At the beginning of Phil LaMarche’s American Youth, a teenager accidentally kills his brother with a friend’s rifle. The question of blame seems straightforward; however, the friend, Ted, had loaded the rifle and left the brothers to mess around, despite knowing that they weren’t used to guns. Ted’s mother is sufficiently concerned to insist that her son deny any involvement.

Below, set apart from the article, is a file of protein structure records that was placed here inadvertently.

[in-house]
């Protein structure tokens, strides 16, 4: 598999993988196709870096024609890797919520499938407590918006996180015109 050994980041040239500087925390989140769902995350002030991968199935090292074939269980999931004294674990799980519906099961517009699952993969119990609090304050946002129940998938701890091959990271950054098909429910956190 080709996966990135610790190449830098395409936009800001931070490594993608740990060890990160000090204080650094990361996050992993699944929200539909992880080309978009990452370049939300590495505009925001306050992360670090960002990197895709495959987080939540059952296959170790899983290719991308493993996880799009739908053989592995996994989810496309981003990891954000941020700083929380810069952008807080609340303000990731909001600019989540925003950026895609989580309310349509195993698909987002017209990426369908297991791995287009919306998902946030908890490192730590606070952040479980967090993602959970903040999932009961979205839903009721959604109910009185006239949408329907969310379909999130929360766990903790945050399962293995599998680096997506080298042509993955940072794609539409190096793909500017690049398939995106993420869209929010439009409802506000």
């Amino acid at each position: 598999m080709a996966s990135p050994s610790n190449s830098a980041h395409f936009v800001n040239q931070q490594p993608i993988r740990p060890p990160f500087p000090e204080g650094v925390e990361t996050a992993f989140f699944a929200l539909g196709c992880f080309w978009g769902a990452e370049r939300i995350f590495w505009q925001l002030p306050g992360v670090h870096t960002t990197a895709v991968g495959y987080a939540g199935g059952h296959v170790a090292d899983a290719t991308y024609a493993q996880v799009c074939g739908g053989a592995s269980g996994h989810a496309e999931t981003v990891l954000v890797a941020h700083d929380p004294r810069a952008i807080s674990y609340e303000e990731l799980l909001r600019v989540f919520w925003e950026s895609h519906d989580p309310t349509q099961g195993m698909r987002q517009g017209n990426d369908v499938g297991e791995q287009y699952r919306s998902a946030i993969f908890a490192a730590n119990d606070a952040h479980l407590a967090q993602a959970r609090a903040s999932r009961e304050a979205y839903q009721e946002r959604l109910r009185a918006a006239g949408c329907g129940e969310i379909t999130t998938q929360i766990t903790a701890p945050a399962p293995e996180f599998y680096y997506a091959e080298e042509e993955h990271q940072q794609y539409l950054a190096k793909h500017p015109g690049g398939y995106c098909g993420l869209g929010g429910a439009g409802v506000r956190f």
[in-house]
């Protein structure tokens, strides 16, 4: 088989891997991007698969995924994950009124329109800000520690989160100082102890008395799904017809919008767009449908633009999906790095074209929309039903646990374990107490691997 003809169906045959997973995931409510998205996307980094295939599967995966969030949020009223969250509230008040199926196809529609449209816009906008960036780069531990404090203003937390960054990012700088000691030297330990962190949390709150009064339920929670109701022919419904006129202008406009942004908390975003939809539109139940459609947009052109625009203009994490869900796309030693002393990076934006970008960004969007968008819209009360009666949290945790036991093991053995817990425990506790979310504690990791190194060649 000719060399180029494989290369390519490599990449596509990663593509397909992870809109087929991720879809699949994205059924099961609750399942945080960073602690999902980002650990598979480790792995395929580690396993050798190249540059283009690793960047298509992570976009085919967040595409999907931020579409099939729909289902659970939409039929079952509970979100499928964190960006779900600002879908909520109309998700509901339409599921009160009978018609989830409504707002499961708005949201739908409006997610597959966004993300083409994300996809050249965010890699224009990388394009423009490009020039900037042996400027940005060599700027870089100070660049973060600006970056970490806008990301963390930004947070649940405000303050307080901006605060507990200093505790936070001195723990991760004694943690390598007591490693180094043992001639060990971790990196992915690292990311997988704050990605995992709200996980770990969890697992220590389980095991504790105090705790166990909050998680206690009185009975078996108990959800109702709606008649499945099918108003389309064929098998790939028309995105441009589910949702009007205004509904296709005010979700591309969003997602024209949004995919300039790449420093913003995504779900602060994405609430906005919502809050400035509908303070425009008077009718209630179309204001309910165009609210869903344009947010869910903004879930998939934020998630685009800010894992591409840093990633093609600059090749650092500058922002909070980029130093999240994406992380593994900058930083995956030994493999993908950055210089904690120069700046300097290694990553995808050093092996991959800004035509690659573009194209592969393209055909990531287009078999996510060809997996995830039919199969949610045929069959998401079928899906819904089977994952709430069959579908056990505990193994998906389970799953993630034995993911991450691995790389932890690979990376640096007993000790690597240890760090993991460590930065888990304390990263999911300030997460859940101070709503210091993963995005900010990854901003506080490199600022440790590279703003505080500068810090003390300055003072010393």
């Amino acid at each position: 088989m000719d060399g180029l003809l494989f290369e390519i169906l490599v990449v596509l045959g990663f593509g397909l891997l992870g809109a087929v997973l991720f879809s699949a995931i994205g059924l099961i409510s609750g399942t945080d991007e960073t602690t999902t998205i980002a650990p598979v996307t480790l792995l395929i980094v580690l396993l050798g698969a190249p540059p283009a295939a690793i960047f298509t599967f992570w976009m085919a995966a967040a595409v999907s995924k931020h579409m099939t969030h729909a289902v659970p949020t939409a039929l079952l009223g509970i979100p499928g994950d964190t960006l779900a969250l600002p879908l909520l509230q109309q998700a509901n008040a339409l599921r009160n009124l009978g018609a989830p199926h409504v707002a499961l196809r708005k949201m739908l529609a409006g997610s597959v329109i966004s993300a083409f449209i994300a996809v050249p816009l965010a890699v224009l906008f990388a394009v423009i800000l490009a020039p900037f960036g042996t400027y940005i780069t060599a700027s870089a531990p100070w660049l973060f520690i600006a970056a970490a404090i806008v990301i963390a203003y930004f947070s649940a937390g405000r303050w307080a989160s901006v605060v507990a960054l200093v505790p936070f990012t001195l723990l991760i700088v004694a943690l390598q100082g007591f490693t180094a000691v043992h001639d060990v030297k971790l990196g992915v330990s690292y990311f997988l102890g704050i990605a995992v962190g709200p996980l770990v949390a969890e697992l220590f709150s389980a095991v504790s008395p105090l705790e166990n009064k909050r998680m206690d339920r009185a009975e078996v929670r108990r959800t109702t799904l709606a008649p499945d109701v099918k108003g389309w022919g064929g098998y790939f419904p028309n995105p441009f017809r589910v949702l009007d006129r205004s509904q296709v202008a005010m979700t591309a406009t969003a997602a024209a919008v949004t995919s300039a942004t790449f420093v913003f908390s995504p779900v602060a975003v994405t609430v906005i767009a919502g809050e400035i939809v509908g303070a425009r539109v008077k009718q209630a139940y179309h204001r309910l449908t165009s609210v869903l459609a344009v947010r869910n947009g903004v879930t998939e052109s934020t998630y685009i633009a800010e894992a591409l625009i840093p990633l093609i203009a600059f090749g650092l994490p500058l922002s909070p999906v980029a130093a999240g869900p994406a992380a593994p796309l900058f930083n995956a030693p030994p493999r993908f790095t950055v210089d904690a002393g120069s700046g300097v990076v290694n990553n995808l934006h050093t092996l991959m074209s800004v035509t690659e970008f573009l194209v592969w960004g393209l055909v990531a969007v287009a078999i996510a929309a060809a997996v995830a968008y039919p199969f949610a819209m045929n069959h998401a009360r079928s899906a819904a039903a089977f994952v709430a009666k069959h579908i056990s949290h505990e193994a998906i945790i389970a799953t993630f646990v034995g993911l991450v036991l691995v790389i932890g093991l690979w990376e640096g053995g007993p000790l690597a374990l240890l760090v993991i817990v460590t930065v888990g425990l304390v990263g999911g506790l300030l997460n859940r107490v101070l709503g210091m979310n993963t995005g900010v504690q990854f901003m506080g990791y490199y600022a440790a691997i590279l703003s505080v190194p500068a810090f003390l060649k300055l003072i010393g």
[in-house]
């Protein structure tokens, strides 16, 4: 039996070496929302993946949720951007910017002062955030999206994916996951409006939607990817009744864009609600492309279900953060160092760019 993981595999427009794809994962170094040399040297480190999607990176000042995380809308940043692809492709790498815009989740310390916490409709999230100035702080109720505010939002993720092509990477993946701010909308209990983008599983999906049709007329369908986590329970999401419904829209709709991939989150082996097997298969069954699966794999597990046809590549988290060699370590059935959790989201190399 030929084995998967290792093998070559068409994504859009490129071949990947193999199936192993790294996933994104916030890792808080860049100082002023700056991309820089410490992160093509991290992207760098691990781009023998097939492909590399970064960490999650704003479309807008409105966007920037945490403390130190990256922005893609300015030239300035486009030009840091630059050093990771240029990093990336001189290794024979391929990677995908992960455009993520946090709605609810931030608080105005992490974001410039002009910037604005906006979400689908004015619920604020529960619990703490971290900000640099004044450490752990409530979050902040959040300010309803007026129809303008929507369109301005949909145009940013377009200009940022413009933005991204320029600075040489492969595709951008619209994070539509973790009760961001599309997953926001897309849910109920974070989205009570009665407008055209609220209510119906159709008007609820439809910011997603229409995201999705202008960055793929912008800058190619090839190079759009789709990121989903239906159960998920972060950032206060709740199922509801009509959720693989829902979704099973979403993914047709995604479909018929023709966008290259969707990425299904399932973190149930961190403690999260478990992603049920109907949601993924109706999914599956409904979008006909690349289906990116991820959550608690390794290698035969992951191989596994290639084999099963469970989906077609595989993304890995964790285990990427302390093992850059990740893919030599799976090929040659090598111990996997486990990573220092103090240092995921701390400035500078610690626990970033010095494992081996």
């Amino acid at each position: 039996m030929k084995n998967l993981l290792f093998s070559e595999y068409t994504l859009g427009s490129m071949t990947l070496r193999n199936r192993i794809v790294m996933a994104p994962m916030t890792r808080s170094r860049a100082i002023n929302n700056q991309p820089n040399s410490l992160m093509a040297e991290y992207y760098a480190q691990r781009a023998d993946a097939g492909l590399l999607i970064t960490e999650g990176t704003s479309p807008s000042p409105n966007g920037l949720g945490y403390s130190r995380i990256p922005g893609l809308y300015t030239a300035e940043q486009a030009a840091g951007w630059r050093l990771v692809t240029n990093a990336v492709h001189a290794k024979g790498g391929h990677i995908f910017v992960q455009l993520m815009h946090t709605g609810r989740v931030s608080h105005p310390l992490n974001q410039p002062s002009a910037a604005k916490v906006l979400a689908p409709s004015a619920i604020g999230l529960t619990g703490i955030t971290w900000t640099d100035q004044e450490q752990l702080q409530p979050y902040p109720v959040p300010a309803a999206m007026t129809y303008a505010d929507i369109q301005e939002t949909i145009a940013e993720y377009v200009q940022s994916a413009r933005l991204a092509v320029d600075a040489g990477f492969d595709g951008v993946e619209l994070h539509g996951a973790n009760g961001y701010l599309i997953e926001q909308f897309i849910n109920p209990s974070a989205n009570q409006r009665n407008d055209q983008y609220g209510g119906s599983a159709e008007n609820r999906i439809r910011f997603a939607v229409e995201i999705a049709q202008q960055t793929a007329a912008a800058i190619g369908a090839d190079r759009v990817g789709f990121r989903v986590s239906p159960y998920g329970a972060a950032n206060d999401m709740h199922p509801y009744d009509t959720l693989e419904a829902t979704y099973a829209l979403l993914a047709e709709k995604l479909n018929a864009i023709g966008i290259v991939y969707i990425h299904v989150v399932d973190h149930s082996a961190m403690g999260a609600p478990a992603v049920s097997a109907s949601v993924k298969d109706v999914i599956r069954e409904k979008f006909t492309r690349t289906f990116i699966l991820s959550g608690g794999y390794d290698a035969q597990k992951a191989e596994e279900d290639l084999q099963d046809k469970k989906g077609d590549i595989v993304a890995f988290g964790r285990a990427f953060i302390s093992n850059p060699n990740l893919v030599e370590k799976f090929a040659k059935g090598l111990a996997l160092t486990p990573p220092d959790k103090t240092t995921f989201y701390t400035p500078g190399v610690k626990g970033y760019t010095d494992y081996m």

This impressive book, set in a New England town, examines first Ted’s conscience. Ted is an essentially good sort who, although not saintly in behaviour, has a well-developed sense of morality which cannot smooth over the lie he is forced to tell. He begins to suffer, and resorts to self-harm